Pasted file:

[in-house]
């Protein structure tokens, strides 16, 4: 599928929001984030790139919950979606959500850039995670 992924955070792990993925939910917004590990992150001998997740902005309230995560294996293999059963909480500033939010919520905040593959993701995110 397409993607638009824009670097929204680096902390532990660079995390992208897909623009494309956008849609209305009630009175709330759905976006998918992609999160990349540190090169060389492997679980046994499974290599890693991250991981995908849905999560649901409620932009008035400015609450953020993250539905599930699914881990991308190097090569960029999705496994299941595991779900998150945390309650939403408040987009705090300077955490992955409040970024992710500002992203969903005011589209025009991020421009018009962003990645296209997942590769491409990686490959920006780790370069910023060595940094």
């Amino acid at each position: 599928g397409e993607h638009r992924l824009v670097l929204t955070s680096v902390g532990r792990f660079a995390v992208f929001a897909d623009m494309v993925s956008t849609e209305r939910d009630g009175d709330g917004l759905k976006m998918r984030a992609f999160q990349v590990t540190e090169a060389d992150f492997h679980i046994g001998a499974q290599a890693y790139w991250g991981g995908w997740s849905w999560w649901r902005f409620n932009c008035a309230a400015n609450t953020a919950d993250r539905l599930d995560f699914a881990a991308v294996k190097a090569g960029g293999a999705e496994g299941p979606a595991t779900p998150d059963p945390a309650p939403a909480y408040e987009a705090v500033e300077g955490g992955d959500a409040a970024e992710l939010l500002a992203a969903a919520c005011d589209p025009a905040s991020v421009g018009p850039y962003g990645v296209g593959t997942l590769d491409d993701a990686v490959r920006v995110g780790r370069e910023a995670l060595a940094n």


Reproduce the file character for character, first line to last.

[in-house]
């Protein structure tokens, strides 16, 4: 599928929001984030790139919950979606959500850039995670 992924955070792990993925939910917004590990992150001998997740902005309230995560294996293999059963909480500033939010919520905040593959993701995110 397409993607638009824009670097929204680096902390532990660079995390992208897909623009494309956008849609209305009630009175709330759905976006998918992609999160990349540190090169060389492997679980046994499974290599890693991250991981995908849905999560649901409620932009008035400015609450953020993250539905599930699914881990991308190097090569960029999705496994299941595991779900998150945390309650939403408040987009705090300077955490992955409040970024992710500002992203969903005011589209025009991020421009018009962003990645296209997942590769491409990686490959920006780790370069910023060595940094």
């Amino acid at each position: 599928g397409e993607h638009r992924l824009v670097l929204t955070s680096v902390g532990r792990f660079a995390v992208f929001a897909d623009m494309v993925s956008t849609e209305r939910d009630g009175d709330g917004l759905k976006m998918r984030a992609f999160q990349v590990t540190e090169a060389d992150f492997h679980i046994g001998a499974q290599a890693y790139w991250g991981g995908w997740s849905w999560w649901r902005f409620n932009c008035a309230a400015n609450t953020a919950d993250r539905l599930d995560f699914a881990a991308v294996k190097a090569g960029g293999a999705e496994g299941p979606a595991t779900p998150d059963p945390a309650p939403a909480y408040e987009a705090v500033e300077g955490g992955d959500a409040a970024e992710l939010l500002a992203a969903a919520c005011d589209p025009a905040s991020v421009g018009p850039y962003g990645v296209g593959t997942l590769d491409d993701a990686v490959r920006v995110g780790r370069e910023a995670l060595a940094n």